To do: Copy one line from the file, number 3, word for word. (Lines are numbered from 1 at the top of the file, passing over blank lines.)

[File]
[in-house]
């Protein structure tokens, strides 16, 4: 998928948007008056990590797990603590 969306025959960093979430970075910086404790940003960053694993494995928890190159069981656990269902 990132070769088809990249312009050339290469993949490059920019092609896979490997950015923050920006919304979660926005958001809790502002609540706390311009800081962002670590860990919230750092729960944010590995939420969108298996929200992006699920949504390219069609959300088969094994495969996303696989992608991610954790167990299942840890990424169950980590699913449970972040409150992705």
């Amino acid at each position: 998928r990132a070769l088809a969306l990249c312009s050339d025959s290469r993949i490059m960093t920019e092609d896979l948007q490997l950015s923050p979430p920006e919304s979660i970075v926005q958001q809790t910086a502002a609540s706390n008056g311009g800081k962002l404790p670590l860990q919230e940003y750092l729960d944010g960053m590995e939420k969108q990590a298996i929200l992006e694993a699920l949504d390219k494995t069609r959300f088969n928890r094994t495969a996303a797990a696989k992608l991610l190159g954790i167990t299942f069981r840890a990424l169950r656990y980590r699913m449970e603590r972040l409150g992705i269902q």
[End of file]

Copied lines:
């Amino acid at each position: 998928r990132a070769l088809a969306l990249c312009s050339d025959s290469r993949i490059m960093t920019e092609d896979l948007q490997l950015s923050p979430p920006e919304s979660i970075v926005q958001q809790t910086a502002a609540s706390n008056g311009g800081k962002l404790p670590l860990q919230e940003y750092l729960d944010g960053m590995e939420k969108q990590a298996i929200l992006e694993a699920l949504d390219k494995t069609r959300f088969n928890r094994t495969a996303a797990a696989k992608l991610l190159g954790i167990t299942f069981r840890a990424l169950r656990y980590r699913m449970e603590r972040l409150g992705i269902q």